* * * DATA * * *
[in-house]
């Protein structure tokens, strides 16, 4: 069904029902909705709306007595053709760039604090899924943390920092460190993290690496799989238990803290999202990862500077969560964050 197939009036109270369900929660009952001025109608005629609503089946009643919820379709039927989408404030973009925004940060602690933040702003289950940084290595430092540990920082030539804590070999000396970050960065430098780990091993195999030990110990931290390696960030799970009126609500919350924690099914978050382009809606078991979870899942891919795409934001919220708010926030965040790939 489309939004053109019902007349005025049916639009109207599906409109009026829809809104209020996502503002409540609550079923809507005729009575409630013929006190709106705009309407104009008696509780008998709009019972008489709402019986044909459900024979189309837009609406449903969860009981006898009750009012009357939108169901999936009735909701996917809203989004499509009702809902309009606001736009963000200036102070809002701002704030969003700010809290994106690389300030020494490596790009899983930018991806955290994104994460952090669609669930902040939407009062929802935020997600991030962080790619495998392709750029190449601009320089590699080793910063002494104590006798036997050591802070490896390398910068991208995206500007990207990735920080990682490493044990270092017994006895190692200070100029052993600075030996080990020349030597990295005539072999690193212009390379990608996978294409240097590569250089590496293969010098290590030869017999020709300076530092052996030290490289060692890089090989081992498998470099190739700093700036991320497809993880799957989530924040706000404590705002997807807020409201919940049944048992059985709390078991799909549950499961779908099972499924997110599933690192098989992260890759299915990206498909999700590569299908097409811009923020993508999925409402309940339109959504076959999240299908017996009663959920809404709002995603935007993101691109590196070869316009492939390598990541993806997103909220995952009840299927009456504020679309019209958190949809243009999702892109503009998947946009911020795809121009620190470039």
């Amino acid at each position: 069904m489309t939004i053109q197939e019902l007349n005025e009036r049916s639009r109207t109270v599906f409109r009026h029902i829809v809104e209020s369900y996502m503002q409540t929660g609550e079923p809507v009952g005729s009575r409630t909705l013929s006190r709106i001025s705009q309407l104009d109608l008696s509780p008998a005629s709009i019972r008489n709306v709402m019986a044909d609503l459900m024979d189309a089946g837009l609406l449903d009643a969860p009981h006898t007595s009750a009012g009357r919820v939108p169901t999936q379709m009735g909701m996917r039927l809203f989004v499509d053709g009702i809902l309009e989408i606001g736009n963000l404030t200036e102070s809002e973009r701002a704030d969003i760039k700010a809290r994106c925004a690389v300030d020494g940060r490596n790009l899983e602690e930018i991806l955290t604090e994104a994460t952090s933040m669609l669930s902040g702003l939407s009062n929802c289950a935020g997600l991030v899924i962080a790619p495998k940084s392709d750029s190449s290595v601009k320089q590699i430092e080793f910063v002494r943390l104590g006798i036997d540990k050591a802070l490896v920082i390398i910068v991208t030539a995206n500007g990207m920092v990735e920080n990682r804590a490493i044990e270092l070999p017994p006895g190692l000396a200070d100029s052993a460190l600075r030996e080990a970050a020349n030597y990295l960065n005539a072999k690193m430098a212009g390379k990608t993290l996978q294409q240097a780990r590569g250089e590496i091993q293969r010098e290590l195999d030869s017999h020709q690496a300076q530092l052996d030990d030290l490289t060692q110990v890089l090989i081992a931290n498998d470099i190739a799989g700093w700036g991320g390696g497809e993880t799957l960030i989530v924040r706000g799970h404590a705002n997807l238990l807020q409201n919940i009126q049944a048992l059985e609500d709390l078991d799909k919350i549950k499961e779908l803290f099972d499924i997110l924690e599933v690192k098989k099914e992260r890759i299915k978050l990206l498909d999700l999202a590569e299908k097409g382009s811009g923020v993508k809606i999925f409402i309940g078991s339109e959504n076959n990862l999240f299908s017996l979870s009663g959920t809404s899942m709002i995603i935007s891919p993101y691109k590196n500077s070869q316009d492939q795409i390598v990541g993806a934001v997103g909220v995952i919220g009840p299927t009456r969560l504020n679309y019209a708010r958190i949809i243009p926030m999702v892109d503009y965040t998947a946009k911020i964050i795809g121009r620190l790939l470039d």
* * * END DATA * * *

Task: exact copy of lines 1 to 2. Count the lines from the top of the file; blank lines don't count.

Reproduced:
[in-house]
């Protein structure tokens, strides 16, 4: 069904029902909705709306007595053709760039604090899924943390920092460190993290690496799989238990803290999202990862500077969560964050 197939009036109270369900929660009952001025109608005629609503089946009643919820379709039927989408404030973009925004940060602690933040702003289950940084290595430092540990920082030539804590070999000396970050960065430098780990091993195999030990110990931290390696960030799970009126609500919350924690099914978050382009809606078991979870899942891919795409934001919220708010926030965040790939 489309939004053109019902007349005025049916639009109207599906409109009026829809809104209020996502503002409540609550079923809507005729009575409630013929006190709106705009309407104009008696509780008998709009019972008489709402019986044909459900024979189309837009609406449903969860009981006898009750009012009357939108169901999936009735909701996917809203989004499509009702809902309009606001736009963000200036102070809002701002704030969003700010809290994106690389300030020494490596790009899983930018991806955290994104994460952090669609669930902040939407009062929802935020997600991030962080790619495998392709750029190449601009320089590699080793910063002494104590006798036997050591802070490896390398910068991208995206500007990207990735920080990682490493044990270092017994006895190692200070100029052993600075030996080990020349030597990295005539072999690193212009390379990608996978294409240097590569250089590496293969010098290590030869017999020709300076530092052996030290490289060692890089090989081992498998470099190739700093700036991320497809993880799957989530924040706000404590705002997807807020409201919940049944048992059985709390078991799909549950499961779908099972499924997110599933690192098989992260890759299915990206498909999700590569299908097409811009923020993508999925409402309940339109959504076959999240299908017996009663959920809404709002995603935007993101691109590196070869316009492939390598990541993806997103909220995952009840299927009456504020679309019209958190949809243009999702892109503009998947946009911020795809121009620190470039």